The Little People dwelt in the windmill. Like everyone they loved good stories. The Big People owned the mill. They tolerated the Little People because they bravely fought the Hungry Mice who wanted the grain as much as they did. “Get your own grain!” the Little People shouted. As a reward the Big People let the Little People have enough for their needs and internet connections.

Everything trended nicely, but the problem with trends is people forget once something goes one way long enough that it could go the other way. So most everyone confidently predicted everything would stay the same and every time it stayed the same their predictions came true. True, there were some who feared the end was always near, but that’s how their minds trended and they were usually wrong.

One day Wicked Wind joined Raging Fire and burnt whatever was dry including the windmill. The Big People were no longer big. They looked little and the Little People had no home. Even the mice were unhappy.

Illnesses popped up out of nowhere. The mice were blamed. The homeless Little People were blamed. The formerly Big People were blamed. The poetry and stories went dark and conflict trended.

The mice, who could not access the windmill, quickly recovered. Meanwhile the wind stirred the People mixing the big with the small as their generations sailed through birth and death until they rewrote their stories and survived.


Linked to Sue Vincent’s #writephoto Sails.
Photo provided by Sue Vincent.

Sue Vincent's #writephoto icon

While looking back at Jilly’s 28 Days of Unreason, I think this post fits Day Six about the “violent wind”.

Message — #writephoto Messenger

If my imaginary friend had more brains I’d trust her advice, but when Alice tells me something I have to examine it from all angles, especially those angles I forget to check. It might be the best advice I’ll get today, but I really should be getting it tomorrow–or yesterday.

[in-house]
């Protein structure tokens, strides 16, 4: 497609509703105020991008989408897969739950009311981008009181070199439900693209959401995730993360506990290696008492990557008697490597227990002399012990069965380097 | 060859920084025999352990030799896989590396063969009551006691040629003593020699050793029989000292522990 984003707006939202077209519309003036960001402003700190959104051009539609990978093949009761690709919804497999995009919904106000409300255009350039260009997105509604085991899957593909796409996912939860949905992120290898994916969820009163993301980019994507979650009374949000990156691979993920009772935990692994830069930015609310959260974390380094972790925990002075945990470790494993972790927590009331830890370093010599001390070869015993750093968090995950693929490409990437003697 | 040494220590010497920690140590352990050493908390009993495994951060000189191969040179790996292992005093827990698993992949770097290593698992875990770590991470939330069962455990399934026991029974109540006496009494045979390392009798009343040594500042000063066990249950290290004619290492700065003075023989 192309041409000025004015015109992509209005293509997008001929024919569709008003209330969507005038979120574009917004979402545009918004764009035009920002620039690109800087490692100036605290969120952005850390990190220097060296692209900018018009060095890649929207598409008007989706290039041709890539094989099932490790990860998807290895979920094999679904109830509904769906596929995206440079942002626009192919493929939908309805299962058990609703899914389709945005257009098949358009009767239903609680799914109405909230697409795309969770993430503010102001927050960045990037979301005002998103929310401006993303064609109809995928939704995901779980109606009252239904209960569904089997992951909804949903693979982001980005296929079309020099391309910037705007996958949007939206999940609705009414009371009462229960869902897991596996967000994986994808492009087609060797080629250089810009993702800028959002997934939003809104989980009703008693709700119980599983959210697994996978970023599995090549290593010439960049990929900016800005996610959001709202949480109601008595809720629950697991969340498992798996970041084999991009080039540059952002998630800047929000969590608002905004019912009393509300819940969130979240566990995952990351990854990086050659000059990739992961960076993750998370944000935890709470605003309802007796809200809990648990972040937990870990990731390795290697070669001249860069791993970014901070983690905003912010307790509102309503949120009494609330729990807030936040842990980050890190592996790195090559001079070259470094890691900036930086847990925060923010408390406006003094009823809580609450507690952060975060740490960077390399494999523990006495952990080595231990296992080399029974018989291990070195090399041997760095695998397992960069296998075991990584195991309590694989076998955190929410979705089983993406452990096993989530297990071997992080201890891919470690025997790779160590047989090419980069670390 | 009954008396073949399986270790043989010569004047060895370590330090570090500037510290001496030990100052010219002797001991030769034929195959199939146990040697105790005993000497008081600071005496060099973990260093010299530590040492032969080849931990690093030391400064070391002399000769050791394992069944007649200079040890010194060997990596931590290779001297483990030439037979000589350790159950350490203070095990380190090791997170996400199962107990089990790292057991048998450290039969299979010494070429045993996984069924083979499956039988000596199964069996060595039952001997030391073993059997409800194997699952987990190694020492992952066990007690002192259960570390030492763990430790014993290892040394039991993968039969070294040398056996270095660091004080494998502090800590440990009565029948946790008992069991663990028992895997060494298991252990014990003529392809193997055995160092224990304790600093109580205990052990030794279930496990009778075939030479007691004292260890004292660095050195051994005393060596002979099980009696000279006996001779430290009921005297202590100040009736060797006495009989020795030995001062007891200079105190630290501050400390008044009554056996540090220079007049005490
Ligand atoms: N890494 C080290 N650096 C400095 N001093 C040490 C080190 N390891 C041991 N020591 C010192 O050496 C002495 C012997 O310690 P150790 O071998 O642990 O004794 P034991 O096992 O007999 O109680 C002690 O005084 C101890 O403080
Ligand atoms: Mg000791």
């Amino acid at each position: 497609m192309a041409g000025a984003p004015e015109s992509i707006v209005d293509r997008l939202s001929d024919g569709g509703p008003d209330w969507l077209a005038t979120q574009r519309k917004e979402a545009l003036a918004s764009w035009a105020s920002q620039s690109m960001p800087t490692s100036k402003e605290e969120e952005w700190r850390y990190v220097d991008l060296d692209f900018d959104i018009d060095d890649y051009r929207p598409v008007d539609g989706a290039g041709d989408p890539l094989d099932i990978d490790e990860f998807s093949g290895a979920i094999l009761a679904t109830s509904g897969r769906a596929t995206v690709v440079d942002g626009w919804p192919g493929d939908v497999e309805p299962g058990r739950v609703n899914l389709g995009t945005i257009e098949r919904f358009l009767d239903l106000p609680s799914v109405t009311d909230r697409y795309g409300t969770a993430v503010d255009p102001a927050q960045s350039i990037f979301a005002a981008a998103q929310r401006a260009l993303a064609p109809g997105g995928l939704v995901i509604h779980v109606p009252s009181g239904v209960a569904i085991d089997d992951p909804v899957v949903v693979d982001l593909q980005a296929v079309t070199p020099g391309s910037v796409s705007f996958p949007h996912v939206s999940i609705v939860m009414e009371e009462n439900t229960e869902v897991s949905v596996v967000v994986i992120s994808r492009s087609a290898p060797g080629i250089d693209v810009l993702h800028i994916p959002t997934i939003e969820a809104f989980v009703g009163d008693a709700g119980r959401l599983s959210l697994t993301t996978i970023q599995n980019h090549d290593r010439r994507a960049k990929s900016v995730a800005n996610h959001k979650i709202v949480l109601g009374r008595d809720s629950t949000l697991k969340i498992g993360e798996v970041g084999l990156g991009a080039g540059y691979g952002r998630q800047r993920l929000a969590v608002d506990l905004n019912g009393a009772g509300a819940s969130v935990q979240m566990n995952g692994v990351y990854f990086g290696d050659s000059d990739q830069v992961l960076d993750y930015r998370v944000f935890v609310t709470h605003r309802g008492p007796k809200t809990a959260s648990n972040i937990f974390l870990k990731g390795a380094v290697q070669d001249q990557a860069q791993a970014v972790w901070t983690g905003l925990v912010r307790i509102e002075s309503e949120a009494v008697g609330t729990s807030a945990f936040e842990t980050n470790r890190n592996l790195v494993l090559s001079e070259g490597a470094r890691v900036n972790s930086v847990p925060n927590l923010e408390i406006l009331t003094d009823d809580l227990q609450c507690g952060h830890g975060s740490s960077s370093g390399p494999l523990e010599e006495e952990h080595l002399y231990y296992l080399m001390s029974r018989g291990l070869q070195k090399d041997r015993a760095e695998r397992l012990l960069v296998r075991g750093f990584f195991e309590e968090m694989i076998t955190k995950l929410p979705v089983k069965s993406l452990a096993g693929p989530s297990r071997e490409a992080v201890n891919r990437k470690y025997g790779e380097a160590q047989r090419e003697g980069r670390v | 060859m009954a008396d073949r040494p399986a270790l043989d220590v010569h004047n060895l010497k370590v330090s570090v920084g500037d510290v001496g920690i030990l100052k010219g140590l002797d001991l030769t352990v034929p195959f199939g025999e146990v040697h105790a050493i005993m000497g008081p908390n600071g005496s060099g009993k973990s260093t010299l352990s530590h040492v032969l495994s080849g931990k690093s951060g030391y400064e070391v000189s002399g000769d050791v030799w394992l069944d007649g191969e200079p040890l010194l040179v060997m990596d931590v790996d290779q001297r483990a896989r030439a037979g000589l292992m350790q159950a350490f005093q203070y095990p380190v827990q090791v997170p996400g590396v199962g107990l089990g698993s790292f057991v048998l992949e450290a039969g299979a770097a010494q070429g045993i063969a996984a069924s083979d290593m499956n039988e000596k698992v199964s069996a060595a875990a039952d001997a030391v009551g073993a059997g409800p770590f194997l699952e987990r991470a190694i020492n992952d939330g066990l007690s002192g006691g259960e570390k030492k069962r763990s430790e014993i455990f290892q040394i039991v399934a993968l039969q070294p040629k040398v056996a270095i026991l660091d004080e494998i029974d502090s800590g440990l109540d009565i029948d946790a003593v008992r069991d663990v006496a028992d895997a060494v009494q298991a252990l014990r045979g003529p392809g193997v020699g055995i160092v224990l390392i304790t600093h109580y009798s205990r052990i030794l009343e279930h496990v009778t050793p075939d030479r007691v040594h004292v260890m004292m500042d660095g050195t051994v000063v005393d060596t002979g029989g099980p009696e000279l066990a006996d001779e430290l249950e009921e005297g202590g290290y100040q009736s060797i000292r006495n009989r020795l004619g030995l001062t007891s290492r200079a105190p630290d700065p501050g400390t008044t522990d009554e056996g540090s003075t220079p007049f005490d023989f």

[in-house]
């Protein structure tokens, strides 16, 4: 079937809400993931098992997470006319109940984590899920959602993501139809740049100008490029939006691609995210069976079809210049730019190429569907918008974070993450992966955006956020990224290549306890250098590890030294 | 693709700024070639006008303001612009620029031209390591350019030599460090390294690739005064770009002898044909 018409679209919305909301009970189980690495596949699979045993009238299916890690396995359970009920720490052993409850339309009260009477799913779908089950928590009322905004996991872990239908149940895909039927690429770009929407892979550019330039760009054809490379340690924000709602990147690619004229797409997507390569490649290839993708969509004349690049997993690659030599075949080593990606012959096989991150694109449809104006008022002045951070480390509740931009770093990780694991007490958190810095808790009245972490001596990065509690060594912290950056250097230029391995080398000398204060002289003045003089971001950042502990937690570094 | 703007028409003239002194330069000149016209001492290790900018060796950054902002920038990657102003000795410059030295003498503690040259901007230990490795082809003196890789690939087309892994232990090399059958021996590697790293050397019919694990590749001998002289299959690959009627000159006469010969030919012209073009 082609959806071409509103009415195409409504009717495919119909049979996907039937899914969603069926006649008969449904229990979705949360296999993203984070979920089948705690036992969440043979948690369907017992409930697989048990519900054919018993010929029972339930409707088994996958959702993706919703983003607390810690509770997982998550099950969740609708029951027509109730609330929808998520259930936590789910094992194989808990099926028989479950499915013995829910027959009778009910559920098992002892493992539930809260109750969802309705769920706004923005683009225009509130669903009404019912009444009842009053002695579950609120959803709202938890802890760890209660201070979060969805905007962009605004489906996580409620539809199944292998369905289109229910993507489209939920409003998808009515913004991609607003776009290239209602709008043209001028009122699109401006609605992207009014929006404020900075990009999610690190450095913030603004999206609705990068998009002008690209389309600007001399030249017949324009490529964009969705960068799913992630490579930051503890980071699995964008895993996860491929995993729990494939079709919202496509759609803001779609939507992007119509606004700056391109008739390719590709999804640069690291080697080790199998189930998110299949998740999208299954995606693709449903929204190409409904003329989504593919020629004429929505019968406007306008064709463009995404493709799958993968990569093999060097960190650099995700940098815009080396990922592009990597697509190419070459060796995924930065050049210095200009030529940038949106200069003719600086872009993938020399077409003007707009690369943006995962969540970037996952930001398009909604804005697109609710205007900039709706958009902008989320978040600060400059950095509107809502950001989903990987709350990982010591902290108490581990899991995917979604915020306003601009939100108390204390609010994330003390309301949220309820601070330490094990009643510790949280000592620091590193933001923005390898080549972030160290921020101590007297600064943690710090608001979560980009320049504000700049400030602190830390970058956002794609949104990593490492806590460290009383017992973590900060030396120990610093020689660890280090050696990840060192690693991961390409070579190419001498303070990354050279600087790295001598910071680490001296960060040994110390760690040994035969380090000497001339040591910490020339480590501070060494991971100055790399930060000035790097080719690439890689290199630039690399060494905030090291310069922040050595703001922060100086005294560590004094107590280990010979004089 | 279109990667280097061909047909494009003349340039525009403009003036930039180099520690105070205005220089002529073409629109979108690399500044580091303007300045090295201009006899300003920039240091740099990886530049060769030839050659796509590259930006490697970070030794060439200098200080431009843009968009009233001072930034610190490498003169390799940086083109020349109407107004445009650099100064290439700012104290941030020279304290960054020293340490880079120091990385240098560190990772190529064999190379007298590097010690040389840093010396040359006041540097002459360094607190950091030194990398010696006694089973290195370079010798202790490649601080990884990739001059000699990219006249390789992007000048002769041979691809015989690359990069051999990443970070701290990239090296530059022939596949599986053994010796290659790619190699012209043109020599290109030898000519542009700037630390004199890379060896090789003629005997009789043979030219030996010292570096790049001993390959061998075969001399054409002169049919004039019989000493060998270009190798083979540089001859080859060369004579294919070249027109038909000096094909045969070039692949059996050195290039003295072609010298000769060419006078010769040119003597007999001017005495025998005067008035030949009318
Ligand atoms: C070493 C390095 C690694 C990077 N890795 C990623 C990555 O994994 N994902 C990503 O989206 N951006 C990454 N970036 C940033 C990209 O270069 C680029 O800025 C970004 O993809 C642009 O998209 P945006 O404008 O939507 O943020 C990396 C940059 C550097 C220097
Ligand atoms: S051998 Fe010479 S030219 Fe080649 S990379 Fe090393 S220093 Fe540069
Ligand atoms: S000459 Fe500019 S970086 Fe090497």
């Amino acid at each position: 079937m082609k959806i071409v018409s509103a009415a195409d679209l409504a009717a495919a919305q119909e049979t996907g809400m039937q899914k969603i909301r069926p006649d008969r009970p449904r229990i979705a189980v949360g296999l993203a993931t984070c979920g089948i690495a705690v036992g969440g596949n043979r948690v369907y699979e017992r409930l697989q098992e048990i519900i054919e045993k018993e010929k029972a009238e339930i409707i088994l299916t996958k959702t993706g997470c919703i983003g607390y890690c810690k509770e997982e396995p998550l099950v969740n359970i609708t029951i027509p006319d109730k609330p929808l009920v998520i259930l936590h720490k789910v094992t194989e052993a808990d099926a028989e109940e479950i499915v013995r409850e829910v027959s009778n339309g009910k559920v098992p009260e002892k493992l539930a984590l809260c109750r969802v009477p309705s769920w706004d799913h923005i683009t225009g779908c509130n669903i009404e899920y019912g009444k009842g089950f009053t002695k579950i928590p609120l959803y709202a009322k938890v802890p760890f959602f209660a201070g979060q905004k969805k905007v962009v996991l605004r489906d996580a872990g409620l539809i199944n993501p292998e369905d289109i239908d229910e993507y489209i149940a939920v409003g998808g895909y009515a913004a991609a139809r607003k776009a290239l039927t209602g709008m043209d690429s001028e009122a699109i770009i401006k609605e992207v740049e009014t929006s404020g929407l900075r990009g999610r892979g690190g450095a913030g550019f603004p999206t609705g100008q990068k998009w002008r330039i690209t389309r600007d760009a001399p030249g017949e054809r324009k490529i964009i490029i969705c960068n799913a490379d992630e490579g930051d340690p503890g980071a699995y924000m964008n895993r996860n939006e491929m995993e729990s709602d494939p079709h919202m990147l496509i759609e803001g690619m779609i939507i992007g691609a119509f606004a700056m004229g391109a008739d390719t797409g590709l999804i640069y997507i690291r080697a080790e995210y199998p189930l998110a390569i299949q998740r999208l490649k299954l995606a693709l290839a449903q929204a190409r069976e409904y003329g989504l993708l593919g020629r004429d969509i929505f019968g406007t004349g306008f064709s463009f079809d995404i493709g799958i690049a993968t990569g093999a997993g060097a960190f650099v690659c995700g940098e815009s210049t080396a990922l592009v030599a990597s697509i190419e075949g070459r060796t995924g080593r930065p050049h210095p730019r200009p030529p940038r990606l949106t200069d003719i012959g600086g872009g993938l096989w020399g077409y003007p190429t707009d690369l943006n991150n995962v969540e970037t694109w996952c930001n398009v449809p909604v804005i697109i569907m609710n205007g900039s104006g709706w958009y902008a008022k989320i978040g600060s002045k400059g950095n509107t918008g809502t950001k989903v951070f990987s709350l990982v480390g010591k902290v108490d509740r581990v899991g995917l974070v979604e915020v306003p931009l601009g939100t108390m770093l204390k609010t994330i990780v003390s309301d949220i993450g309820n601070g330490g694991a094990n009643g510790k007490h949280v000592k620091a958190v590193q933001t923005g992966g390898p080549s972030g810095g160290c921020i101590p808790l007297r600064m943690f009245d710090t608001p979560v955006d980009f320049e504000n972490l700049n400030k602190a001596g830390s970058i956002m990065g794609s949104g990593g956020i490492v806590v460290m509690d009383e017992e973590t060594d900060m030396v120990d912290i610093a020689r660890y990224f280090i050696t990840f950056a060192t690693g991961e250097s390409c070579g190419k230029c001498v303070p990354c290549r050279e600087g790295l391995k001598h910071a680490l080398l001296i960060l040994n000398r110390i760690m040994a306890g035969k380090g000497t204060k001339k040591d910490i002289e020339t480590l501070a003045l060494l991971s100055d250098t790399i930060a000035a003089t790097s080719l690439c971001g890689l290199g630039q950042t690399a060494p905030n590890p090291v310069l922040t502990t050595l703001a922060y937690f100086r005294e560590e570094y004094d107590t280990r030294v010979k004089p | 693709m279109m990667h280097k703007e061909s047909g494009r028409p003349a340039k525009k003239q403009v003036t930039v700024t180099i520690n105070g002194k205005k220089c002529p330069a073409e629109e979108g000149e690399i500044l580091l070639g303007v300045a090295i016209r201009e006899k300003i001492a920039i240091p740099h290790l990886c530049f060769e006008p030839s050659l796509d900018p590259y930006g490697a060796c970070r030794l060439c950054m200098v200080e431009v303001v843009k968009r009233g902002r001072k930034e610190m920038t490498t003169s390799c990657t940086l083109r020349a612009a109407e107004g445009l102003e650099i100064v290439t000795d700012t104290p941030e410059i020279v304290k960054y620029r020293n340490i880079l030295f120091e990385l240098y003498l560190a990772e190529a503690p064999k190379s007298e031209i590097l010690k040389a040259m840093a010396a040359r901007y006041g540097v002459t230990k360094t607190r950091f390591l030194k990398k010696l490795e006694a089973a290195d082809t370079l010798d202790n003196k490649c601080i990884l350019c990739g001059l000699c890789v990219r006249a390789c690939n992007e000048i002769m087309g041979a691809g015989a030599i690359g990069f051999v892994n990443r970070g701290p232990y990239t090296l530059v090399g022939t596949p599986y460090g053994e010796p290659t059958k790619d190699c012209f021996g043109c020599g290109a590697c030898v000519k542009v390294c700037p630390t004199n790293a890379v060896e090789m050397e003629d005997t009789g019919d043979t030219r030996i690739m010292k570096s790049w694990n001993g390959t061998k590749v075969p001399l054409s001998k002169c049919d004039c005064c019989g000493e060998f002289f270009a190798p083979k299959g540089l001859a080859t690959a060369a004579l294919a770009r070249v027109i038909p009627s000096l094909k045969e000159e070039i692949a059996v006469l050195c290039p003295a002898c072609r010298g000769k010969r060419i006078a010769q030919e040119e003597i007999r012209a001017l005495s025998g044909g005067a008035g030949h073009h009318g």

I once told her that a neuroscientist would likely think she was some configuration of neurons acting up in my head. She observed, “They don’t know jack. Do you really think I’m a figment of your imagination?” She expected an answer, and silence wouldn’t do, so I tried dodging the question by saying, “I don’t even know what my imagination is!” She didn’t think I had one either.

“What do you think that crow means in the sky?” Alice gazed at some bird.

“What crow?”

“The one in front of your face. And you think I’m in your imagination? You’re too dumb for me to fit in there.”

Then I think I saw what she was referring to: “That bird?”

“You better get your phone out before it’s too late–Ah!! Too bad. It’s too late. It’s gone.”

That saved me from getting out my phone.

“So what do you think it meant?” Her questions are not speculations for someone sitting in a parallel universe or falling through a black hole or bobbing back and forth in some time wormhole to contemplate. She demands real answers in the real world.

“Well, you know, it could mean anything.”

“Come on, brainless! Black crow, blue sky, flying by. What’s the message?”

“Do you know?” I might as well ask the one with brains.

“Nope.”


Linked to Sue Vincent’s Thursday Photo Prompt — Messenger #writephoto.
Photo provided by Sue Vincent for the prompt.